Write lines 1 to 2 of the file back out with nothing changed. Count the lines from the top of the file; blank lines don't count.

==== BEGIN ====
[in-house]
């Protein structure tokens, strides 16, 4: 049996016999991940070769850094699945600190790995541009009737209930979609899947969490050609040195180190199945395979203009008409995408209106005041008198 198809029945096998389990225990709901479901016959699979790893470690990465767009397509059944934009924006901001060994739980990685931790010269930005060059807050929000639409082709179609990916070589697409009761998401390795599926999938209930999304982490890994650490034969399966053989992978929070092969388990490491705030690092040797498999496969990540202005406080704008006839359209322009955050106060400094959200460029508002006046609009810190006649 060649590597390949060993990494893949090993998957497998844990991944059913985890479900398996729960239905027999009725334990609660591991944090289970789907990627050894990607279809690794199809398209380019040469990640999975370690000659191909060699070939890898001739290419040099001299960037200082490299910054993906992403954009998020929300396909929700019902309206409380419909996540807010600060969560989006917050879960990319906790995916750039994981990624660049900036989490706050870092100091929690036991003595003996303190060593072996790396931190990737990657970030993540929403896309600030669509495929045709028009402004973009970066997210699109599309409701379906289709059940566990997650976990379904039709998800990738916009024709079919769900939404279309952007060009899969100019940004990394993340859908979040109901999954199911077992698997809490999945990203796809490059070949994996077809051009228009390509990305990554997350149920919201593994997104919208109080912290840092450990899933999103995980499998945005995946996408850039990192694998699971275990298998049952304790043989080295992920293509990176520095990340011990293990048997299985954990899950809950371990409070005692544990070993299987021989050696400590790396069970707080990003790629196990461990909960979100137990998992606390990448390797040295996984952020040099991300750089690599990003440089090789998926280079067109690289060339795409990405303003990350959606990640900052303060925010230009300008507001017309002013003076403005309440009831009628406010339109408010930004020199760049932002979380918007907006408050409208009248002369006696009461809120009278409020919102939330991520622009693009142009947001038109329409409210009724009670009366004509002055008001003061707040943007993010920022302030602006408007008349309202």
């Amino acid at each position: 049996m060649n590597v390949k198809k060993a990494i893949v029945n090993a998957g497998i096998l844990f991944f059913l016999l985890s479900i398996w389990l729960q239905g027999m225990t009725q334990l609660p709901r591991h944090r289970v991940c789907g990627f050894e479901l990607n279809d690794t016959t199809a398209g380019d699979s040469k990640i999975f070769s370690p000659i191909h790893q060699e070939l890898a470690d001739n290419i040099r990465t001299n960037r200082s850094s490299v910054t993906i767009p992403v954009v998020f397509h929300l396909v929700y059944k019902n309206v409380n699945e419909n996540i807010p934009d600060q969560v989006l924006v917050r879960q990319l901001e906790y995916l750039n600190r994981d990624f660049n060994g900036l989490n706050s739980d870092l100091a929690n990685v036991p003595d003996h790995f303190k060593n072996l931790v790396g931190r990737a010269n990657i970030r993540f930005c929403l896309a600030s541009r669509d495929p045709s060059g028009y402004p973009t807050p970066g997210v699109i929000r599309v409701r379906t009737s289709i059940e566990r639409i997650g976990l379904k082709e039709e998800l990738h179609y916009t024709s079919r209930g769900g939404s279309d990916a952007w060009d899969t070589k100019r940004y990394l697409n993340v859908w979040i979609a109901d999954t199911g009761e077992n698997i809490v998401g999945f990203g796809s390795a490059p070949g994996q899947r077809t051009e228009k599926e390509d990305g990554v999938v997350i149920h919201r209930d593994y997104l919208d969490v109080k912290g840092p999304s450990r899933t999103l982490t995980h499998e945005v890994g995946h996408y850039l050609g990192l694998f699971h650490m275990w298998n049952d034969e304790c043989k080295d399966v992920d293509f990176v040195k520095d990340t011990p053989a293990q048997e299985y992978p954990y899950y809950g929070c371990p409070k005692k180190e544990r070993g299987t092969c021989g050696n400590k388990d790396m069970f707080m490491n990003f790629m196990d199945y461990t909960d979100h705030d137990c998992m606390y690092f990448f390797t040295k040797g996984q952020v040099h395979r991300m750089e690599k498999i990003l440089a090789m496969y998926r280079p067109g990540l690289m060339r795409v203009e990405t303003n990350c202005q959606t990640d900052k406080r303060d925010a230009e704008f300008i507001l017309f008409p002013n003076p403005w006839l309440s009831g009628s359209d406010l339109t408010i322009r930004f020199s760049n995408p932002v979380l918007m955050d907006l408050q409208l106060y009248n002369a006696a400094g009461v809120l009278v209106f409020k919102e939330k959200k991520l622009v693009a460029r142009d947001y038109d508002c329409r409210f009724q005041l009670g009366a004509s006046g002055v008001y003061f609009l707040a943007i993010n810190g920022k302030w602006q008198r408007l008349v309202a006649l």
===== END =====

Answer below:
[in-house]
């Protein structure tokens, strides 16, 4: 049996016999991940070769850094699945600190790995541009009737209930979609899947969490050609040195180190199945395979203009008409995408209106005041008198 198809029945096998389990225990709901479901016959699979790893470690990465767009397509059944934009924006901001060994739980990685931790010269930005060059807050929000639409082709179609990916070589697409009761998401390795599926999938209930999304982490890994650490034969399966053989992978929070092969388990490491705030690092040797498999496969990540202005406080704008006839359209322009955050106060400094959200460029508002006046609009810190006649 060649590597390949060993990494893949090993998957497998844990991944059913985890479900398996729960239905027999009725334990609660591991944090289970789907990627050894990607279809690794199809398209380019040469990640999975370690000659191909060699070939890898001739290419040099001299960037200082490299910054993906992403954009998020929300396909929700019902309206409380419909996540807010600060969560989006917050879960990319906790995916750039994981990624660049900036989490706050870092100091929690036991003595003996303190060593072996790396931190990737990657970030993540929403896309600030669509495929045709028009402004973009970066997210699109599309409701379906289709059940566990997650976990379904039709998800990738916009024709079919769900939404279309952007060009899969100019940004990394993340859908979040109901999954199911077992698997809490999945990203796809490059070949994996077809051009228009390509990305990554997350149920919201593994997104919208109080912290840092450990899933999103995980499998945005995946996408850039990192694998699971275990298998049952304790043989080295992920293509990176520095990340011990293990048997299985954990899950809950371990409070005692544990070993299987021989050696400590790396069970707080990003790629196990461990909960979100137990998992606390990448390797040295996984952020040099991300750089690599990003440089090789998926280079067109690289060339795409990405303003990350959606990640900052303060925010230009300008507001017309002013003076403005309440009831009628406010339109408010930004020199760049932002979380918007907006408050409208009248002369006696009461809120009278409020919102939330991520622009693009142009947001038109329409409210009724009670009366004509002055008001003061707040943007993010920022302030602006408007008349309202």